Pope Francis Condemns ‘Suicidal Denialism’ Behind Refusal to Get Coronavirus Vaccine

A healthcare worker prepares a dose of the Pfizer-BioNtech Covid-19 vaccine at a large vaccination centre open by the Tel Aviv-Yafo Municipality and Tel Aviv Sourasky Medical Center on December 31, 2020 in the Israeli coastal city. - Israel began its third coronavirus lockdown, as Prime Minister Benjamin Netanyahu voiced …
JACK GUEZ/AFP via Getty

ROME — Pope Francis has insisted that receiving the coronavirus vaccine is a moral imperative, in apparent contradiction of a statement by the Vatican’s doctrinal office.

“I think ethically that everyone should take the vaccine,” the pope told Italian journalist Fabio Marchese Ragona in a television interview to be aired Sunday evening. “It should be done.”

“It is not an option — ‘I think so, I don’t think so’ — it’s an ethical choice, because you gamble with your health, you gamble with your life, and you gamble with other people’s lives,” the pontiff declared.

“I don’t know why some people say, ‘no, the vaccine is dangerous,’” Francis continued. “Doctors are proposing it as something that can be helpful and as something without special dangers, why wouldn’t you take it?”

“There’s a sort of suicidal denialism at play that I can’t explain,” he concluded. “Today, you should take the vaccine.”

Some may find the pope’s seemingly intransigent tone on the coronavirus vaccine ironic, given his frequent condemnations of doctrinal and moral rigorism and his embrace of creative flexibility and personal discernment.

The Vatican’s doctrinal office (CDF) released a statement in December correcting an earlier declaration by the U.S. bishops that said taking a coronavirus vaccine constitutes a moral obligation.

In a joint declaration with Fort Wayne Bishop Kevin Rhoades, Kansas City Archbishop Joseph Naumann asserted that “being vaccinated safely against COVID-19 should be considered an act of love of our neighbor and part of our moral responsibility for the common good.”

In its clarifying note, the Vatican office stated that from a moral perspective, reception of the vaccine must be voluntary.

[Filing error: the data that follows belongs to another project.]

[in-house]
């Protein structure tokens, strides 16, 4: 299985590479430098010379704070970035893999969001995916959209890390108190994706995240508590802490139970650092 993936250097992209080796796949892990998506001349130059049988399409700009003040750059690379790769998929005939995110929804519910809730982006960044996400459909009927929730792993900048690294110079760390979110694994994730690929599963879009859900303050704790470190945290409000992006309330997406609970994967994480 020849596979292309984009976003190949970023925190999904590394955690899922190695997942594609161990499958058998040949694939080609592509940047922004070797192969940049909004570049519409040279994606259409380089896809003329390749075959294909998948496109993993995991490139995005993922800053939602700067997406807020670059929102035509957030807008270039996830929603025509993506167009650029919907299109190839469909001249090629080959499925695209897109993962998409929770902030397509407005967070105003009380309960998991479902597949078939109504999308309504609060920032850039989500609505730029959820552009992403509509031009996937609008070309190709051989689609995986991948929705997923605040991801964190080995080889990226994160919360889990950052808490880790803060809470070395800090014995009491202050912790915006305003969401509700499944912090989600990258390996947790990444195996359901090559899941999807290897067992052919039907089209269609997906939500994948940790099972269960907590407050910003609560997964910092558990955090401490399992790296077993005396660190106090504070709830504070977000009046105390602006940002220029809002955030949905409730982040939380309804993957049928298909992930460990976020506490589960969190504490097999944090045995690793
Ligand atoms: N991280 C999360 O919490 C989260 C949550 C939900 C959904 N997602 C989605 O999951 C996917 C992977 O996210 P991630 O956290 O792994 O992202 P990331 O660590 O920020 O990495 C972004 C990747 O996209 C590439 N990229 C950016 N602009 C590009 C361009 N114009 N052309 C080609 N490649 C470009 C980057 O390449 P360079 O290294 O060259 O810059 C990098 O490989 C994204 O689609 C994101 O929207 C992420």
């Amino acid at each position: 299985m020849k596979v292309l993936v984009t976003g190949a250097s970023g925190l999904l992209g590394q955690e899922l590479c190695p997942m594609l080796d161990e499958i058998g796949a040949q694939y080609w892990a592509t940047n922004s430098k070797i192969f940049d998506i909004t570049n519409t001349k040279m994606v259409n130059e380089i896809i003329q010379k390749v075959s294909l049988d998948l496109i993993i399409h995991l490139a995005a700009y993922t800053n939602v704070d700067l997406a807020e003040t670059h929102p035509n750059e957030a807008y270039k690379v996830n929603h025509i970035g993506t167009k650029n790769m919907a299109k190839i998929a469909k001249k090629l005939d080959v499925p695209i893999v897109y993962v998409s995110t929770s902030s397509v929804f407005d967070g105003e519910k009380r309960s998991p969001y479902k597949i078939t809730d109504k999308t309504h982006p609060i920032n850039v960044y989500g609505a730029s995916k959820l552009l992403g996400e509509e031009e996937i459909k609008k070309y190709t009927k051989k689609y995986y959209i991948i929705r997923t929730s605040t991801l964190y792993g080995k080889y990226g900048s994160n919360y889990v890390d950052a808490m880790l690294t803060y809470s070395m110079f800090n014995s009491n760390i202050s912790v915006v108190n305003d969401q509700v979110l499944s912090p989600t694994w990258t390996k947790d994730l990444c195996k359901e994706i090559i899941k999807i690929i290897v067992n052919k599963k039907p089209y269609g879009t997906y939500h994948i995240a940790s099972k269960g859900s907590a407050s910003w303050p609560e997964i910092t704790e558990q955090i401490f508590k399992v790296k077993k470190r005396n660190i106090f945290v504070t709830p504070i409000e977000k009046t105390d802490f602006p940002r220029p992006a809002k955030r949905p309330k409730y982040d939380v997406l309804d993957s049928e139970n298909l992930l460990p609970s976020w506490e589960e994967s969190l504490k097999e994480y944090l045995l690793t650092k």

Practical reason “makes evident that vaccination is not, as a rule, a moral obligation and that, therefore, it must be voluntary,” the CDF declared.

The text adds that from the ethical point of view, “the morality of vaccination depends not only on the duty to protect one’s own health, but also on the duty to pursue the common good, which may “recommend vaccination, especially to protect the weakest and most exposed.”

The CDF note stated that it is morally imperative for the pharmaceutical industry, governments and international organizations to ensure that vaccines “are also accessible to the poorest countries in a manner that is not costly for them.”

After the CDF put out this clarification, Kansas City Archbishop Joseph Naumann walked back his earlier statement on the moral duty to receive a coronavirus vaccine, saying his words on the subject had been misinterpreted.

“Some interpreted the Dec. 14 statement to say Catholics had a moral obligation to receive the vaccine,” wrote Carol Zimmermann for Catholic News Service (CNS) Tuesday.

“The short answer is we don’t have a moral obligation” to do so, Archbishop Naumann told CNS in an interview. The intent of the statement was rather “to show it is permissible to use these vaccines.”

“What we do say is that there is a moral obligation to work for the common good,” he added.

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